August 7th, 2017, By Chris McCahill, SSTI, 700,000 carless renters pay extra 13 percent for unused garage parking
A new study finds that garage parking costs the average renter an additional $1,700 per year (17 percent) nationwide. For the average carless renter, the extra cost of unused parking is $621 per year (13 percent). That amounts to $440 million in losses across more than 700,000 households. This doesn’t include units with surface parking, which are less expensive but make up another 45 percent of apartments, so the total cost is likely much higher.
Researchers at UCLA based these findings on data from the 2011 American Housing Survey. They modeled the relationship between rent, parking, and many other control variables in urban areas across the country. Their study is published in a recent issue of Housing Policy Debate.
This work builds on many past studies highlighting the negative impacts of underpriced and overabundant parking, including lost tax revenues and increased traffic. To address the issue, the UCLA researchers recommend policies such as reducing or eliminating parking requirements and unbundling the price of parking from rents.
SSTI offers several useful resources including a recent webinar on how to approach citywide parking demand studies and Urban Parking: Rational Policy Approaches for Cities and Towns, a report developed with the Mayors Innovation Project.
Next City, August 2017
ast year, the city of Altamonte Springs, a suburb of Orlando, began subsidizing Uber fare within municipal borders, hoping to save money on public transportation and road-building expenses. Now, together with four other central Florida cities — Lake Mary, Longwood, Maitland and Sanford — Altamonte Springs has formed a unique public-private partnership (P3) with the ride-hailing giant, agreeing to subsidize all Uber rides by 20 percent and rides to and from SunRail stations by 25 percent.
Like most P3s in the still-new-to-the-model U.S., the arrangement is being alternatively hailed as a cost-saver and panned as a naive privatization of services that should be public.
Each of the five cities spent about $63,000 to subsidize Uber rides in a pilot last year, WMFE reports. For Altamonte Springs, the goal in 2016 was “to integrate the on-demand ride service into the transportation network, get cars off the road and induce people to use mass transit,” Reuters wrote last year.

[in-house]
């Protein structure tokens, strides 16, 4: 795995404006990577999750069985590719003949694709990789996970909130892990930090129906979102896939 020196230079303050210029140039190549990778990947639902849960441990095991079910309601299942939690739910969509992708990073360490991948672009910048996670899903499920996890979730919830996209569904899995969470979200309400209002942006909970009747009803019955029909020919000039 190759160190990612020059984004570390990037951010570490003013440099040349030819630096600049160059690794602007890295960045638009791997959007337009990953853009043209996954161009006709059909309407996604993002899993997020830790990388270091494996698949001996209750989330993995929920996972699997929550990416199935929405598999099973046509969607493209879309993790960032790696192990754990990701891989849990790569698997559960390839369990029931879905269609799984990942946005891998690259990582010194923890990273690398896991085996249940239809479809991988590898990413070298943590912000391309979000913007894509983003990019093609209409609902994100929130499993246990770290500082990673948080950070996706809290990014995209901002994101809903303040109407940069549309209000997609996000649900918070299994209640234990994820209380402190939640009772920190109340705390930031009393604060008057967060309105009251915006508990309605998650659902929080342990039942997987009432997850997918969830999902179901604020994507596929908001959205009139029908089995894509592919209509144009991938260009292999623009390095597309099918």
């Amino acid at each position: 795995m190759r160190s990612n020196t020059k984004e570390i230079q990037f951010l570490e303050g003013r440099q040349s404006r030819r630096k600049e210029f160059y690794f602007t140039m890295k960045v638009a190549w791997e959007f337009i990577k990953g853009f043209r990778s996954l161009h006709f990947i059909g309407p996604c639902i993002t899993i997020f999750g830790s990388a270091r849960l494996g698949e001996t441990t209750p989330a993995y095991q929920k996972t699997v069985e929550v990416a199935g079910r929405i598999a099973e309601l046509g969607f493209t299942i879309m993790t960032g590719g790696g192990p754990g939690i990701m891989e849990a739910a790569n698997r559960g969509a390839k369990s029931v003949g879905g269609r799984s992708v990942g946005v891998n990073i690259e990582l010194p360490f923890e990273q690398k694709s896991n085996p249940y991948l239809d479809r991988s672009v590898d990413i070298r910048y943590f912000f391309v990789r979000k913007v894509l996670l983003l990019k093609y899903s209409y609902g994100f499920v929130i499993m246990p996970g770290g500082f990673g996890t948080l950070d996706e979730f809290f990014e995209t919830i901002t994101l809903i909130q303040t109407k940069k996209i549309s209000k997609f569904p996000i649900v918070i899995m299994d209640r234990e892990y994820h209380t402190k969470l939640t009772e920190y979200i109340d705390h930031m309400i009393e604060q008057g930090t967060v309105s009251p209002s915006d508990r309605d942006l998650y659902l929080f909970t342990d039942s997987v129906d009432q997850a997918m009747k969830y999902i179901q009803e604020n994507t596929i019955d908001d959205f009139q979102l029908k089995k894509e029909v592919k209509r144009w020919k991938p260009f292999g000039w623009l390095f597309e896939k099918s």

“It is infinitely cheaper than the alternatives,” City Manager Frank Martz told Reuters. “A mile of road costs tens of millions of dollars. You can operate this for decades on $10 million.”
“I see this plan as blowing (the city’s) budget out of the water,” Joann Weiner, director of the master’s program in applied economics at George Washington University, disagreed at the time, explaining that subsidies often cause costs to increase because someone else is picking up part of the tab.
Advocates for transit-dependent riders opined in 2016 that the service would only benefit those with easy internet access. And critics are now worrying that the official P3 launch puts public transportation “in jeopardy of being completely privatized,” according to WMFE.
As Bill Bradley wrote for Next City early this year, it’s still difficult to make a data-based pros/cons list for the value of P3s in the U.S.
“The scary thing about public-private partnerships in America is there isn’t that long of a track record,” he wrote. “They’re far more popular in the U.K. and Australia and countries that are a bit more left of center and regulated than the United States. So when politicians and professors talk about how powerful P3s are, they don’t have an ideal American model.”
The U.S. does have one striking model of what doesn’t work — Chicago’s notorious 2008 deal with a Morgan Stanley-led group of private investors for the city’s 36,000 parking meters. The deal “was an immediate coup for the private side and mess for the public side,” according to Bradley, with parking rates immediately skyrocketing. In 2009, the city’s inspector general launched an independent review that concluded the city had sold control of its meters for $1 billion under market value.
But that doesn’t mean the model can’t work, and the agreement is a definite win for Uber, which has been aggressively competing with Lyft for city partnerships that foster first/last mile connectivity. Whether it’s also a win for the public sector remains to be seen.